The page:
The latest DC Black Label series reunites the universally acclaimed art team of Denys Cowan and Bill Sienkiewicz with writer Jeff Lemire to craft a new, hard-hitting adventure for the DC Universe's favorite hard-boiled conspiracy theorist in the miniseries The Question: The Deaths of Vic Sage. The opening issue of the new mature-readers story brings back the titular superhero to what he does best in defense of Hub City before stumbling across a new mystery, with startlingly personal connections to Vic's own life and secret history across time itself.
The miniseries wastes no time in establishing who the Question is, as the faceless figure busts up a criminal ring with deep ties to several high-ranking city officials. The Steve Ditko-created hero also publicly exposes corruption across Hub City in his civilian persona as a late night political pundit, known for his hard-hitting investigative journalism and biting social commentary as the metropolis slides further into urban decay and rampant graft. However, Vic's relentless pursuit of justice in both aspects of his life are suddenly upended as his crusade takes a turn for the personal and surreal, leading him to deeply question his own identity in the face of a seemingly far-reaching mystery.
Lemire quickly proves himself as a natural fit for penning the first solo Question story starring Vic Sage in years; a stunning, gritty love letter to Denny O'Neil and Cowan's landmark '80s run on the character that's just as timely and unapologetically political as ever. Lemire's approach to the character paints him less as an obsessive conspiracy theorist and more as a neo-noir, cerebral crime-fighter who doesn't pull his punches battling evil on the streets or his talk show. That isn't to say this opening issue is mired in introspective contemplation, but it balances the more meditative possibilities of the character with some genuinely thrilling action set pieces.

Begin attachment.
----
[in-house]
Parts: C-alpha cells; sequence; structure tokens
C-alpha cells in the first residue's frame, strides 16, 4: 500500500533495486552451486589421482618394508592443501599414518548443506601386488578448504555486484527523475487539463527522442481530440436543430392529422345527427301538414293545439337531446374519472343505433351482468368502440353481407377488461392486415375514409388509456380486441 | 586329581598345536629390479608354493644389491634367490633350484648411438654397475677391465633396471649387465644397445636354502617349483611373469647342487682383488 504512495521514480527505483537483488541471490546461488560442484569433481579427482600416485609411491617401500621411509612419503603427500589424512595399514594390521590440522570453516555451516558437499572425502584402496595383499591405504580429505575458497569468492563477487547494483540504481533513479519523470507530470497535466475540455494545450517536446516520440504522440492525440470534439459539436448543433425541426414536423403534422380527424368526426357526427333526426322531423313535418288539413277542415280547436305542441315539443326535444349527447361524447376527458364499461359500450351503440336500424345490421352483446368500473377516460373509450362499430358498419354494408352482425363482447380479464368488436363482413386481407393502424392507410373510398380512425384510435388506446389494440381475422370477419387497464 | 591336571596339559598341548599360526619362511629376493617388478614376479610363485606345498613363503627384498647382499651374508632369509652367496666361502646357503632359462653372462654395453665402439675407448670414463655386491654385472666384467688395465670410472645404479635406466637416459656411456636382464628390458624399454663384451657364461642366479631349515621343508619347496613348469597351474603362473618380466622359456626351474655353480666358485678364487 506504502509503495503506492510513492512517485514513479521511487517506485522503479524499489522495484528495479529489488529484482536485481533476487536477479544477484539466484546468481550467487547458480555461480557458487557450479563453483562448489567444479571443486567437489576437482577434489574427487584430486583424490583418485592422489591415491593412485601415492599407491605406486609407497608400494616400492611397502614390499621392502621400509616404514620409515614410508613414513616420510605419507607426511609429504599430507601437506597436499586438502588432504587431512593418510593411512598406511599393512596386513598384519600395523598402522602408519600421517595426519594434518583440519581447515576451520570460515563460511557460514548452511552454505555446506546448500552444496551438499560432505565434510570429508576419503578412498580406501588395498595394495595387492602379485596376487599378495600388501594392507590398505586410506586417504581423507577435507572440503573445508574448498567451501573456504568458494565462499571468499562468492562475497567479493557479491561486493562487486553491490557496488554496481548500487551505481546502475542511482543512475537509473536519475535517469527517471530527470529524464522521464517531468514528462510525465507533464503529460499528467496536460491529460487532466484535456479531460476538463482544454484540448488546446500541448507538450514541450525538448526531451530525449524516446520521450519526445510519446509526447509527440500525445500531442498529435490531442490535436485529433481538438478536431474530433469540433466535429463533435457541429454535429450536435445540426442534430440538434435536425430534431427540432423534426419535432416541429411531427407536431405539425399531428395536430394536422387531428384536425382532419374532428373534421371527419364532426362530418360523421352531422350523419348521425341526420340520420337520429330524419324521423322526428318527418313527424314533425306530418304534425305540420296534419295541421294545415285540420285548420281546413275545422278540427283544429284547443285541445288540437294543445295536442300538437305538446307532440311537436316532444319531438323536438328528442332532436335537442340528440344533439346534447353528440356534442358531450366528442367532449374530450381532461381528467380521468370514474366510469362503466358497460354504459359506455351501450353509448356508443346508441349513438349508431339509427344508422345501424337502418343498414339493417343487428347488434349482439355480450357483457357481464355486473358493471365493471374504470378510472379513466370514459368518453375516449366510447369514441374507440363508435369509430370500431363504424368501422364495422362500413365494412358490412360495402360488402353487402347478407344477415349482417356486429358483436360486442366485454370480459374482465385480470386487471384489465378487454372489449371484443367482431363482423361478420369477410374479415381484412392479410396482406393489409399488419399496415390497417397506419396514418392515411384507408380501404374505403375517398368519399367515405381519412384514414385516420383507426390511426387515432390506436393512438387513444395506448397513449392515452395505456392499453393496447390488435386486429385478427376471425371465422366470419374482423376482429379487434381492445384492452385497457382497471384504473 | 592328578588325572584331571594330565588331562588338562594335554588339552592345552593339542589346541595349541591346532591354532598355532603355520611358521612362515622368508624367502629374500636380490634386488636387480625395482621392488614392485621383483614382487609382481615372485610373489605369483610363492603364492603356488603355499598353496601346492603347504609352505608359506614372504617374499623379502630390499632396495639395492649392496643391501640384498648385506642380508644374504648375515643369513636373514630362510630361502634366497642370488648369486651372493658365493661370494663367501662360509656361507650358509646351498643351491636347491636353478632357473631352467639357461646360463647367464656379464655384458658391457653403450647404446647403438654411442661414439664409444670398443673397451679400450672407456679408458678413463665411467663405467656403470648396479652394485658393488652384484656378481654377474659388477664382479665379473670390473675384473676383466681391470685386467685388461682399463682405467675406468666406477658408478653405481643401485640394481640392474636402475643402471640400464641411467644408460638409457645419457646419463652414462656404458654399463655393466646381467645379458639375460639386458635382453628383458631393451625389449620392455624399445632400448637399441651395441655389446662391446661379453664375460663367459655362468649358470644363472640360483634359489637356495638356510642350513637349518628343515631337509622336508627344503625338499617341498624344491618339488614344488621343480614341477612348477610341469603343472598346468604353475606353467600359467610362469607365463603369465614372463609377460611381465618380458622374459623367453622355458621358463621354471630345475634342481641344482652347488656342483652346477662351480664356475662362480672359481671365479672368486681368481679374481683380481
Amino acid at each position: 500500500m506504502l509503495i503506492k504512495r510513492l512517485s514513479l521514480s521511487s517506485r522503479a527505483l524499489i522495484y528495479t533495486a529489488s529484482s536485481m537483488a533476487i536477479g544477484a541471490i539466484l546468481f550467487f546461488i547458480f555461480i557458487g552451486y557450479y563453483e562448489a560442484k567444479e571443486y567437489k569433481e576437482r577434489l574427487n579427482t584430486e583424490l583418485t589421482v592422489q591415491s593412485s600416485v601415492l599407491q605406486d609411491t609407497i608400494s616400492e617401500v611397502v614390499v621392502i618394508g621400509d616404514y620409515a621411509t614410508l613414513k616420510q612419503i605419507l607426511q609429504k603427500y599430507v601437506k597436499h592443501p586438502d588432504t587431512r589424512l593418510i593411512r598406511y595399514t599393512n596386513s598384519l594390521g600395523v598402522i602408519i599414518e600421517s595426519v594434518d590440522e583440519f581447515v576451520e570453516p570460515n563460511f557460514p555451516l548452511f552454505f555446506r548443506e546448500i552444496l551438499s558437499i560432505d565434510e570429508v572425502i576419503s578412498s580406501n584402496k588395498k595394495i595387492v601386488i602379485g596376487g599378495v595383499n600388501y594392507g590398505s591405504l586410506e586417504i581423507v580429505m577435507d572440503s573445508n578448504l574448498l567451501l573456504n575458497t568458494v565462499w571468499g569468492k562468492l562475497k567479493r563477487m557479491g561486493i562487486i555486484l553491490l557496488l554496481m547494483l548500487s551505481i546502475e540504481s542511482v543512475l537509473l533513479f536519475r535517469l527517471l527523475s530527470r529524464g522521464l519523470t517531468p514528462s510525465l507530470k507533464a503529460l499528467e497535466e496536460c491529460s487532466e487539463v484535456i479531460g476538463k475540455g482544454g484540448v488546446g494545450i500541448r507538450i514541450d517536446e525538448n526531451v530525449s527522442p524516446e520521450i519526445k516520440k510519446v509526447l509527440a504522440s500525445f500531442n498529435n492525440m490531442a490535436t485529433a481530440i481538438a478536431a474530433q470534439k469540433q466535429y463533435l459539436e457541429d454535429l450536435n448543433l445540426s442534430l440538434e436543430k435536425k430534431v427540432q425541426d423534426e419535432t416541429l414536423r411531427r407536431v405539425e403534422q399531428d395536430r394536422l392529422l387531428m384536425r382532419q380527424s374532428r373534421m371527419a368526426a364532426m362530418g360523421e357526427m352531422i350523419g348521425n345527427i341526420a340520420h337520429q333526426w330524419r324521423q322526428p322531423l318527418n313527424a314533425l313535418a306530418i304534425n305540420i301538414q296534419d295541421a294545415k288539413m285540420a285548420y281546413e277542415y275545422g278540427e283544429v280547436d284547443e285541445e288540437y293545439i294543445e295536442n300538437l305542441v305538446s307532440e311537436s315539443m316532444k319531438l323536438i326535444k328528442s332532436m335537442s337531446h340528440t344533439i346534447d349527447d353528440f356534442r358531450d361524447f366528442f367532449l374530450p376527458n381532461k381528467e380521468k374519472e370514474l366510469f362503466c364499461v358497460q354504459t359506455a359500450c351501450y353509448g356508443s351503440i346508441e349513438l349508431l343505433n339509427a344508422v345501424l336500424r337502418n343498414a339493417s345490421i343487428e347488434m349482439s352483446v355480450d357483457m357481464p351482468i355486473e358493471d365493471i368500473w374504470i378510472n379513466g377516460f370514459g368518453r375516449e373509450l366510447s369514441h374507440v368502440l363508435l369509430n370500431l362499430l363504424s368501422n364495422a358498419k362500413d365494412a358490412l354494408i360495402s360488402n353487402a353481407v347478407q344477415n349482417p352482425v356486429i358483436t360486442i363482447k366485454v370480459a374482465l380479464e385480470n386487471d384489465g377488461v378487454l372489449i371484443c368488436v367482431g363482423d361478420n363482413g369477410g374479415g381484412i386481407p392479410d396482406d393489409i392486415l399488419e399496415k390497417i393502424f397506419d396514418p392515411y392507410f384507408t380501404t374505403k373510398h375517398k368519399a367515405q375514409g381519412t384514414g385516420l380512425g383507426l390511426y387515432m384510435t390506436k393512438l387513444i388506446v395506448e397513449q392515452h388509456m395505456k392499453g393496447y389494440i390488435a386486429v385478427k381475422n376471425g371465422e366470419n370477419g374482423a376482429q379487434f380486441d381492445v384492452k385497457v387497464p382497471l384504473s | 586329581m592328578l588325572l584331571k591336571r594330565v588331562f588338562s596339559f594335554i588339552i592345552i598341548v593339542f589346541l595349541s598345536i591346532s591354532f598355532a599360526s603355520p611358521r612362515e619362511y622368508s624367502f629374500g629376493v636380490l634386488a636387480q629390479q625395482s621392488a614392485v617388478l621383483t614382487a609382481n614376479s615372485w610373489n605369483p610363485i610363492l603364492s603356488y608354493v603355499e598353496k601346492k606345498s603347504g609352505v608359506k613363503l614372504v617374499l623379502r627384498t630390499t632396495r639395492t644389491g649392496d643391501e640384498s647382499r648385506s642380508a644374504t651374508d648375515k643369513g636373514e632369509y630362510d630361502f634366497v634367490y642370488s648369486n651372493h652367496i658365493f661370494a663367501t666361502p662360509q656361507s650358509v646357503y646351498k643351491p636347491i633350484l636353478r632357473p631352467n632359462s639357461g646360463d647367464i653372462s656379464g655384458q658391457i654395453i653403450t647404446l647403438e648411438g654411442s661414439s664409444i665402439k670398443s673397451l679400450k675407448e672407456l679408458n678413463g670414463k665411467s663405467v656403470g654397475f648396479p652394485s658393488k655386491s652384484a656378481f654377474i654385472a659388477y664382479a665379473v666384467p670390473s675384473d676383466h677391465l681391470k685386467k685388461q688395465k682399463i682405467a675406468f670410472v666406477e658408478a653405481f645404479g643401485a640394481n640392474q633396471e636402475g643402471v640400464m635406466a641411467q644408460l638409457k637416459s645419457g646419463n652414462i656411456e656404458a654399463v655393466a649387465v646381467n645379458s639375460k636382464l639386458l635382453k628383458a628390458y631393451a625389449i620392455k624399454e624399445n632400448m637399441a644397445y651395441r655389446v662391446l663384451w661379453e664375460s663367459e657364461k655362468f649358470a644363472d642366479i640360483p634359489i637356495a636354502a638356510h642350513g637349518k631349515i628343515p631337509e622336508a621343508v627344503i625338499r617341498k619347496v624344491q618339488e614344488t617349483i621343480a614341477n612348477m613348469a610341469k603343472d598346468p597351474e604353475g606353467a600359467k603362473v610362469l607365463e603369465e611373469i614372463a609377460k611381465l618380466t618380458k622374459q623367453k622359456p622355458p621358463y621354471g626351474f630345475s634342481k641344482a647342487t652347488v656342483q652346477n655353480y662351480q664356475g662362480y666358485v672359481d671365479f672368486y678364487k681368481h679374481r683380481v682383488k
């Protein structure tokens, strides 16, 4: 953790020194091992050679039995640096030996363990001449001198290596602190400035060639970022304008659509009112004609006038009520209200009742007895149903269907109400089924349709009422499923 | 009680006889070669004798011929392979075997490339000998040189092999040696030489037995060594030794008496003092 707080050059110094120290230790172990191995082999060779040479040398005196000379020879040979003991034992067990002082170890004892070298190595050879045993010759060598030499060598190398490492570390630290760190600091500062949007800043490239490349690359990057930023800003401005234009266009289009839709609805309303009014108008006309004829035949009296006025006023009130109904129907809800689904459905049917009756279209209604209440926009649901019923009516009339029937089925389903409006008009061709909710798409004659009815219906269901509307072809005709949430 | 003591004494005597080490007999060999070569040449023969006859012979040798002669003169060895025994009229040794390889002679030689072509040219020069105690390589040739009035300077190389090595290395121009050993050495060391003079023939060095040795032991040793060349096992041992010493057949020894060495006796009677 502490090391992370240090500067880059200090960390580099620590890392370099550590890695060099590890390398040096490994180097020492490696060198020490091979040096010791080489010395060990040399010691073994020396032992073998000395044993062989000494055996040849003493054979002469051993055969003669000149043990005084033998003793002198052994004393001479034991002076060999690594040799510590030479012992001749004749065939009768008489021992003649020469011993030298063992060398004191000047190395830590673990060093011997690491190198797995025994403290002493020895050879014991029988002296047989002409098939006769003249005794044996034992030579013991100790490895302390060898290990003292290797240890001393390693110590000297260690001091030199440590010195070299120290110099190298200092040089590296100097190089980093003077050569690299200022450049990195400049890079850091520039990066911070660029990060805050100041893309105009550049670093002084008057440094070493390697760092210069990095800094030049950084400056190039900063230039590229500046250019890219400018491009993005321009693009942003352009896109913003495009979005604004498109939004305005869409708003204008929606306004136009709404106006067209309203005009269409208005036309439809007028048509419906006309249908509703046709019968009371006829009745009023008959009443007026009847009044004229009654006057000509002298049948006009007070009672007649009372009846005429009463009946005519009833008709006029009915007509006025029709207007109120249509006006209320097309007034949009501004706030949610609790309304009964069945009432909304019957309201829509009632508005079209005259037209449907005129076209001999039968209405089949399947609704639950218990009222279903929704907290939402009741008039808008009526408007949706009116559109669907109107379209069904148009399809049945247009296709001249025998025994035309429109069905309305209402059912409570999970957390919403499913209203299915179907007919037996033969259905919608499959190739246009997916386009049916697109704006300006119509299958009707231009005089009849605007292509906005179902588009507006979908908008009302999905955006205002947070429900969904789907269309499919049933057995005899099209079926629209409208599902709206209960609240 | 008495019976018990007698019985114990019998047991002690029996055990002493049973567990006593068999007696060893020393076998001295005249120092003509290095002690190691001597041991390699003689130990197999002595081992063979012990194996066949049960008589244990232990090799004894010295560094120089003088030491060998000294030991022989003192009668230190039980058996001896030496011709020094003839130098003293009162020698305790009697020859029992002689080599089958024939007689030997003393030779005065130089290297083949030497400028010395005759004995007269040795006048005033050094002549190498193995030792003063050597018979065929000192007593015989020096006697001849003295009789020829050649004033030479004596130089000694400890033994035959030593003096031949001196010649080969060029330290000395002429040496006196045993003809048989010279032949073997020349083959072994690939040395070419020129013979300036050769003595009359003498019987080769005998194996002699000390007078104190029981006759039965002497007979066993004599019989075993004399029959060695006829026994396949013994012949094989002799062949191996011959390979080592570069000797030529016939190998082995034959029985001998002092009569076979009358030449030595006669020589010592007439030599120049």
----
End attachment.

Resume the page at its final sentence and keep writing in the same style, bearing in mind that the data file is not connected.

As solid as Lemire's writing and the issue's intriguing final hook are, the star of the book is the artwork from a reunited Denys Cowan on pencils, longtime collaborator Bill Sienkiewicz providing inks and finishes, with the duo joined by colorist Chris Sotomayor. From the opening action sequence to Vic in his civilian daily life to the extensive citywide exploration of Hub City, it's like no time has passed for the art team has they bring the classic comic location to life without feeling dated and with a sense of vitality that grabs the reader from jump.
However, Cowan's approach this time balances the visual juxtaposition of feeling more grounded than his previous work while adding a sense of surrealism as the true nature of the miniseries' premise begins to come to light. Similarly, Sienkiewicz's inks and finishes make the proceedings seem a bit more atmospheric and foreboding than we've seen Hub City in the past while Sotomayor's color palette imbues the art with its classic pulp sensibilities; this doesn't feel like a traditional superhero book, and that's very much by design.
Both of Jeff Lemire's DC Black Label titles are wildly different, but they also ground the more fantastical elements of their worlds through multi-faceted protagonists and a heightened sense of verisimilitude. In The Deaths of Vic Sage, Lemire has teamed with perhaps the most iconic penciler to work on the eponymous hero, matched with a peerless inker and colorist to create a piece that leans more into the surreal, with no signs of slowing down in its subversion of expectation. And honestly, Vic Sage himself wouldn't have it any other way.